Alternatives to Arrest

If you hurt someone while arresting them, you can be held criminally and/or civilly responsible. This is true even if you did not mean to hurt the person. Examples of issues security officers need to consider when making an arrest on an individual include:

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  • Assault
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  • False imprisonment
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  • Intentional infliction of emotional distress
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  • Invasion of privacy
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  • Negligence
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  • Trespass
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Security officers are safer and more effective when they use communication skills to their tactical advantage. The goal is to obtain voluntary compliance and resolve a situation without the use of force.

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Company Policy

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Your primary responsibility is to observe and report. As an extension of this you are deterring and potentially preventing crime. Remember, you are not a peace officer. Your right to arrest is the same as any other private citizen. This means that while you can arrest someone in certain circumstances, called a citizenu2019s arrest, you are not obligated to do so. The company/client should advise you of their policy with respect to arrests. The majority of company policies require you to observe and report, rather than arrest.

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Your primary duty is to protect the safety of yourself and others. Remember, if you get hurt attempting to make an arrest, you will not be as effective at protecting others. Your safety is extremely important.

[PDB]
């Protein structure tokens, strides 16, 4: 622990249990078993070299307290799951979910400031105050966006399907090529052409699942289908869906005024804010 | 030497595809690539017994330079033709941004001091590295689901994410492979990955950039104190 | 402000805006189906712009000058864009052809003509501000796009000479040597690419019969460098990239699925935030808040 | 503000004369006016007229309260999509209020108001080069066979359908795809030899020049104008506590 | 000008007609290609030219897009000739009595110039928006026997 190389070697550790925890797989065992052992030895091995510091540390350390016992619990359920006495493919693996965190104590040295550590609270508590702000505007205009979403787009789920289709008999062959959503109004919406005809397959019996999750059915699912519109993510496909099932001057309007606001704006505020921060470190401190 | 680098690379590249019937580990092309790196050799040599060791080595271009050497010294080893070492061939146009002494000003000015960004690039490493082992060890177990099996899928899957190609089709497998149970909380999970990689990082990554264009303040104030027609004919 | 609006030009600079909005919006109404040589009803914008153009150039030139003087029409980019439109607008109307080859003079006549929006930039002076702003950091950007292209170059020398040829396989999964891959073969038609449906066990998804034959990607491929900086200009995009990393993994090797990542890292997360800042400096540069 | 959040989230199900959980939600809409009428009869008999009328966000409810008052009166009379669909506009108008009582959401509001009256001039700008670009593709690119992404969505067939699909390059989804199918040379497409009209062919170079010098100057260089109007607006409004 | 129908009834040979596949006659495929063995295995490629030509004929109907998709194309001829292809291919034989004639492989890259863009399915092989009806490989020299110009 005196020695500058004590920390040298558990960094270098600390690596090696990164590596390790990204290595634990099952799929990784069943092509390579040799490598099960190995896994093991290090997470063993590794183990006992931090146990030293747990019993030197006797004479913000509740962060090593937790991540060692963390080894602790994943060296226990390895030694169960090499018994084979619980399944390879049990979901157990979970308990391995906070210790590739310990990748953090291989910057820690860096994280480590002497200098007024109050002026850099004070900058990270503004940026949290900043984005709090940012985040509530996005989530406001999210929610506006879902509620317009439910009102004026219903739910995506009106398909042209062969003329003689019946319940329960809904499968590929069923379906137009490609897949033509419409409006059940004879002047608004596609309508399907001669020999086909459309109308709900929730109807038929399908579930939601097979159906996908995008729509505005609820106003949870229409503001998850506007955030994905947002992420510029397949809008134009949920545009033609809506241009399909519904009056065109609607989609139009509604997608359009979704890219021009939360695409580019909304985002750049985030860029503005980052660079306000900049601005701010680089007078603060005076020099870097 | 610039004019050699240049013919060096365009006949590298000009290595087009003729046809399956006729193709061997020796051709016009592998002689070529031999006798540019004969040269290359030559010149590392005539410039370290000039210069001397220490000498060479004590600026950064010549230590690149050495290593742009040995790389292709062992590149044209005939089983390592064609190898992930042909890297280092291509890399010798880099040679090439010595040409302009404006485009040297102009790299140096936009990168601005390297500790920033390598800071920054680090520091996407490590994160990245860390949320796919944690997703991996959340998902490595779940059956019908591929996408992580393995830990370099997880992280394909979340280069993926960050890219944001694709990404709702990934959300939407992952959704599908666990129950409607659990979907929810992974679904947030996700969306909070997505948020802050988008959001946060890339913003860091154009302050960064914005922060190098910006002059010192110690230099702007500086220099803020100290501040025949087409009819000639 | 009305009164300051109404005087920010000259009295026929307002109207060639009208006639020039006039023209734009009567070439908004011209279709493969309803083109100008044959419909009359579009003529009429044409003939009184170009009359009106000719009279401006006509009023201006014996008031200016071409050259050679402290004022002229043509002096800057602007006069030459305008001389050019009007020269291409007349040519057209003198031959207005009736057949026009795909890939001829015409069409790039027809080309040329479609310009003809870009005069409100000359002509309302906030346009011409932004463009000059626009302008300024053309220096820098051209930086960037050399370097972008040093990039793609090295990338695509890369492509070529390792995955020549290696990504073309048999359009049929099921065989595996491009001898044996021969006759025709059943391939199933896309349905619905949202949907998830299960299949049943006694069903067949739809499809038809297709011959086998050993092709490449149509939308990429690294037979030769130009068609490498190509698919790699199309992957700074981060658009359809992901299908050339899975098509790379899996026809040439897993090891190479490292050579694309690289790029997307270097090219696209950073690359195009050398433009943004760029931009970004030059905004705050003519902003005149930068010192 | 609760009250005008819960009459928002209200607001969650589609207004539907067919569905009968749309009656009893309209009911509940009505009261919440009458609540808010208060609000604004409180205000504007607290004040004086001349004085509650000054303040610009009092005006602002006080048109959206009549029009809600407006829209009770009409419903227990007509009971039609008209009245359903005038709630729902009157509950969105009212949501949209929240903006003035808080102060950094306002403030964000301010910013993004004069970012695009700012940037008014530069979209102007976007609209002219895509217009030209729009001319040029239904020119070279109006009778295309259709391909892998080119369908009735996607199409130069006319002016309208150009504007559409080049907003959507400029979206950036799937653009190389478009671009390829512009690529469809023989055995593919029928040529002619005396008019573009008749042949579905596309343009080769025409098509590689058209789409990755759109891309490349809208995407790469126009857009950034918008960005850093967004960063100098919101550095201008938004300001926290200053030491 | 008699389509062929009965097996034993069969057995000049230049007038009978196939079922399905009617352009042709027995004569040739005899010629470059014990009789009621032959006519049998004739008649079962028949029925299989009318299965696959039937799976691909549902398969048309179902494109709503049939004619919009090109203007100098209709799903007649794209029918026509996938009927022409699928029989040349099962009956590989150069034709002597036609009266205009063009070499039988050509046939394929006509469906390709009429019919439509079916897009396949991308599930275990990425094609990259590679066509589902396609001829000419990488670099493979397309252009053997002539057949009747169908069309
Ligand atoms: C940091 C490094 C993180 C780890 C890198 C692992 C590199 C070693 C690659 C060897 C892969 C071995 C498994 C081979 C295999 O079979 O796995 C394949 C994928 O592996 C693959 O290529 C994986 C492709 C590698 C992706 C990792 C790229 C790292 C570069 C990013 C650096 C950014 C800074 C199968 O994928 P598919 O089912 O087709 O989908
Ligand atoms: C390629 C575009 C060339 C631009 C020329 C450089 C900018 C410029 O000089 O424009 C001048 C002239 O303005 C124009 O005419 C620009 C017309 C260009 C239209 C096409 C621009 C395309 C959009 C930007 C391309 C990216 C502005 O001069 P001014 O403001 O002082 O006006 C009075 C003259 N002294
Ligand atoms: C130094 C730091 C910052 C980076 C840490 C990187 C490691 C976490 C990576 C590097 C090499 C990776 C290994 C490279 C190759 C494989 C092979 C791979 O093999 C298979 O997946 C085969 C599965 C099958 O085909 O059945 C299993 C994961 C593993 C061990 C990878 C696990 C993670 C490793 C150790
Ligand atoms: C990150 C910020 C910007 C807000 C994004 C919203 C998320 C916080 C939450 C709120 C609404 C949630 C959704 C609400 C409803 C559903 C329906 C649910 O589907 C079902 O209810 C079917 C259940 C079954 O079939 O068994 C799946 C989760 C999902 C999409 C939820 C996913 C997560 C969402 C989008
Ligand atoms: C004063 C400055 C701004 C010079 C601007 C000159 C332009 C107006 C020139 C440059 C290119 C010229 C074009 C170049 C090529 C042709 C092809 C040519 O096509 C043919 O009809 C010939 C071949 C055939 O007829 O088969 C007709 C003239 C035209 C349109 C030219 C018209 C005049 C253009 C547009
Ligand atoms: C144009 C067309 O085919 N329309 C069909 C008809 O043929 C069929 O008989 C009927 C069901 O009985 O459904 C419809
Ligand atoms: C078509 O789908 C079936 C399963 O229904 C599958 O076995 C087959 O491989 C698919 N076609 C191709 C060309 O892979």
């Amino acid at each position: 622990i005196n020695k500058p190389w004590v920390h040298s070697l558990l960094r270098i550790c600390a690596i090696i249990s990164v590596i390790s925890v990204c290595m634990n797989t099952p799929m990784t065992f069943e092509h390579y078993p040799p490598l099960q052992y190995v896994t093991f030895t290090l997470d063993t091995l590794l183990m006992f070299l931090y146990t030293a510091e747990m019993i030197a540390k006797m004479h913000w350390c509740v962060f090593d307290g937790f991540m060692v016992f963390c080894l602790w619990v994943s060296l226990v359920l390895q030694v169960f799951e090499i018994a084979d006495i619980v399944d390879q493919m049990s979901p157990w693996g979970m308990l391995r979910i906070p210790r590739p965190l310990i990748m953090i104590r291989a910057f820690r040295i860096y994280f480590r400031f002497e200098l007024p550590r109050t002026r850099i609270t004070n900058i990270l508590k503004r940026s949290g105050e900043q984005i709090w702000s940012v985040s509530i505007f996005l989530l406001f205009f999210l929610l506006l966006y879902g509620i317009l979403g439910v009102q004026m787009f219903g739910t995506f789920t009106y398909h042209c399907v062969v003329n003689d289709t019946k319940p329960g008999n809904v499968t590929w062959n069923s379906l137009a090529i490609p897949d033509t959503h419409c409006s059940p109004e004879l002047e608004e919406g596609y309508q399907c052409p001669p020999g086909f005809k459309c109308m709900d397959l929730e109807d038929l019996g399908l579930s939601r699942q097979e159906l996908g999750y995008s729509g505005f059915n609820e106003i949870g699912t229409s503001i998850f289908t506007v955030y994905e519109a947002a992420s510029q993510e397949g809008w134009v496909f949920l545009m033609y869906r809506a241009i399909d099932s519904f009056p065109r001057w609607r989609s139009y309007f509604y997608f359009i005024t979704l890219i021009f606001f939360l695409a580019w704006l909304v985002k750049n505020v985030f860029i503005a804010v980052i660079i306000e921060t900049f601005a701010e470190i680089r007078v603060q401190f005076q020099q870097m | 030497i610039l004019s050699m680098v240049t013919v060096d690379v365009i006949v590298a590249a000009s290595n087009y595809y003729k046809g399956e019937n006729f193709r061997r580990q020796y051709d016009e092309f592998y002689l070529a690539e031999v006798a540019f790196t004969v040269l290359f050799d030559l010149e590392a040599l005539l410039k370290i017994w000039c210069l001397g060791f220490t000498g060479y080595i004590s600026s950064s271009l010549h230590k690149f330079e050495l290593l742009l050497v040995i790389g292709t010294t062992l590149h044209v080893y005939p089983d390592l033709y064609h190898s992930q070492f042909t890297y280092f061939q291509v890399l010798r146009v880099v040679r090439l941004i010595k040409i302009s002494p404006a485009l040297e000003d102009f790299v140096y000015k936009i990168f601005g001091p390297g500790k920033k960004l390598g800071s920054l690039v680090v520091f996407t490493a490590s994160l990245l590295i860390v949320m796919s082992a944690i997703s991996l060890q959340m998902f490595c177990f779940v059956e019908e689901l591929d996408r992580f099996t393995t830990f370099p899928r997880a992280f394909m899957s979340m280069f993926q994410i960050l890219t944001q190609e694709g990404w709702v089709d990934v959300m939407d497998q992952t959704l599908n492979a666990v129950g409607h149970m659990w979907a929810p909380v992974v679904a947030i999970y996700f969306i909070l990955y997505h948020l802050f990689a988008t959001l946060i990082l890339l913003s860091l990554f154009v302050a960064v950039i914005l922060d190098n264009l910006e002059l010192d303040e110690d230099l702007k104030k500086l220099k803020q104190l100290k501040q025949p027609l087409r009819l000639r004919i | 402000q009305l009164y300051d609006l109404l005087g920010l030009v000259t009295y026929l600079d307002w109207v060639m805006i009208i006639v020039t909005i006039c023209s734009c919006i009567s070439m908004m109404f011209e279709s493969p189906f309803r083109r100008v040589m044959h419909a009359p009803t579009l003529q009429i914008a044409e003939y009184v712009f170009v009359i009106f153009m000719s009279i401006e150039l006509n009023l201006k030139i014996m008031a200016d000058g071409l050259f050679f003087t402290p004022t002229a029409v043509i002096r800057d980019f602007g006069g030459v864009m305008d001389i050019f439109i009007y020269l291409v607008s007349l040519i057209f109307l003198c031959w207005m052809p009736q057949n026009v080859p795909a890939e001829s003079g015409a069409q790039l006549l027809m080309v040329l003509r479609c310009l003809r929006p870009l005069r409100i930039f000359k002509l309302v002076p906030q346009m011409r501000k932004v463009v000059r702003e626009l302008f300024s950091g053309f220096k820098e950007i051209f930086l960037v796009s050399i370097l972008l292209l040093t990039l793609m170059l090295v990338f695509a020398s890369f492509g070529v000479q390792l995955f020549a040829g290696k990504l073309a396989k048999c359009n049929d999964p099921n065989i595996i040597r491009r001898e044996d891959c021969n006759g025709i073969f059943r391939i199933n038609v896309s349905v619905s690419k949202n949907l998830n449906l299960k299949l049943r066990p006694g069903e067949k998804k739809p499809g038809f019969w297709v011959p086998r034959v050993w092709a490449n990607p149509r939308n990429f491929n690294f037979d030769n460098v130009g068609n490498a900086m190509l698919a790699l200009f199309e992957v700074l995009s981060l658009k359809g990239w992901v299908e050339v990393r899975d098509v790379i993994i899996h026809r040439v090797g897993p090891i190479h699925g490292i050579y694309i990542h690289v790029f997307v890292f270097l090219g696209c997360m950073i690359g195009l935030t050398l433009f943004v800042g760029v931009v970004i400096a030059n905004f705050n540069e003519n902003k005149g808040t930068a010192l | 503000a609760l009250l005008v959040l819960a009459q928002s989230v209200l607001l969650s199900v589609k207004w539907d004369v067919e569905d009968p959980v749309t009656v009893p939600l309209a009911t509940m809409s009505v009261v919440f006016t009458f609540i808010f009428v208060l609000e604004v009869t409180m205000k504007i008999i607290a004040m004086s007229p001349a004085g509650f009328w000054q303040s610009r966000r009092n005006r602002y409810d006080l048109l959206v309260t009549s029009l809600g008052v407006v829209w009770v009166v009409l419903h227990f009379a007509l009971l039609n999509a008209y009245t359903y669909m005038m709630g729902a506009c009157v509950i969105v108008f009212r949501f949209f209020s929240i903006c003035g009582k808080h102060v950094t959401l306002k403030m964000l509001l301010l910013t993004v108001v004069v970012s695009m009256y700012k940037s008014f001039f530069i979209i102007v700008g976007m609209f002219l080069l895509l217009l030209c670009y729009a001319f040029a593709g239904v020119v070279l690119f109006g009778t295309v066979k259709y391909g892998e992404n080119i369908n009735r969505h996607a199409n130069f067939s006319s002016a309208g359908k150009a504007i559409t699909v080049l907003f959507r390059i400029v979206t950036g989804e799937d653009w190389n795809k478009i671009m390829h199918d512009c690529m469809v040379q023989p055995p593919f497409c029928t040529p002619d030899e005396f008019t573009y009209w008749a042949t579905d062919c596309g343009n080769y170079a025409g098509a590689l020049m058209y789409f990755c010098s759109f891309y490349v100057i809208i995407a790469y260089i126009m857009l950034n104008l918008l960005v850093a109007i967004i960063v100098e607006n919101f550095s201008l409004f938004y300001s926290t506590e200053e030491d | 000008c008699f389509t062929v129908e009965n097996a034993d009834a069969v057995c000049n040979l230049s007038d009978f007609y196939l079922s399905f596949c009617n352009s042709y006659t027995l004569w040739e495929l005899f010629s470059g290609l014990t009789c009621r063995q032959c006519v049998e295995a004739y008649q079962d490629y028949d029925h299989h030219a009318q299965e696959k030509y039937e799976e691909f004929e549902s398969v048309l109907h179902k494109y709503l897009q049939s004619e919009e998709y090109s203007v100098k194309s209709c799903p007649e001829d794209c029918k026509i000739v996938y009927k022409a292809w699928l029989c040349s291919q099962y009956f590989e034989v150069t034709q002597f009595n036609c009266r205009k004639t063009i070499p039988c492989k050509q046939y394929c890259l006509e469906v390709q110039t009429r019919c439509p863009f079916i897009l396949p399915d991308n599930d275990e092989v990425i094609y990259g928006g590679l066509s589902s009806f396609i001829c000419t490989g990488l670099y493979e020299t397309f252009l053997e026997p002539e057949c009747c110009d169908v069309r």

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Questioning

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As situations evolve, try to collect as much information as possible. Continue observing the situation and the environment and communicate with the individual(s) as much as you can until your local law enforcement arrives.

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Note: Remember your main responsibility is to observe and report. If at all possible, leave the arresting up to local law enforcement. Always refer to company policies and procedures.

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When you are asking someone questions, you are not detaining or arresting them. If the person does not want to talk to you, then do not force the issue by physically blocking or restraining them in some manner by physically blocking or restraining them in some manner. There is a lot to consider when deciding to make an arrest. Remember, it is an individualu2019s right to leave at any given time. Ask yourself the question u201cAre you interfering with that right?u201d

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Considerations

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The intent of this training is to ensure you fully understand the totality of the law concerning arrest. This ensured that you know what you can and cannot do under the law and reduces both your individual liability and your companyu2019s liability.

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Before making an arrest, consider the following factors:

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  • Physical Size – Is the suspect bigger or stronger than you? Are they in better physical condition or younger than you?
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  • Weapons – Is the suspect armed? Could they be carrying a weapon? Are there other weapons in the vicinity? Are there objects that could be used as a weapon?
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  • Escape – If you do not make an arrest now, will the suspect escape or continue to commit the act? What are the additional risks if an arrest is not made?
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  • Type of Offense – Is the offense a felony or breach of the peace?
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  • Relation to Your Job – Know your companyu2019s policies and procedures.
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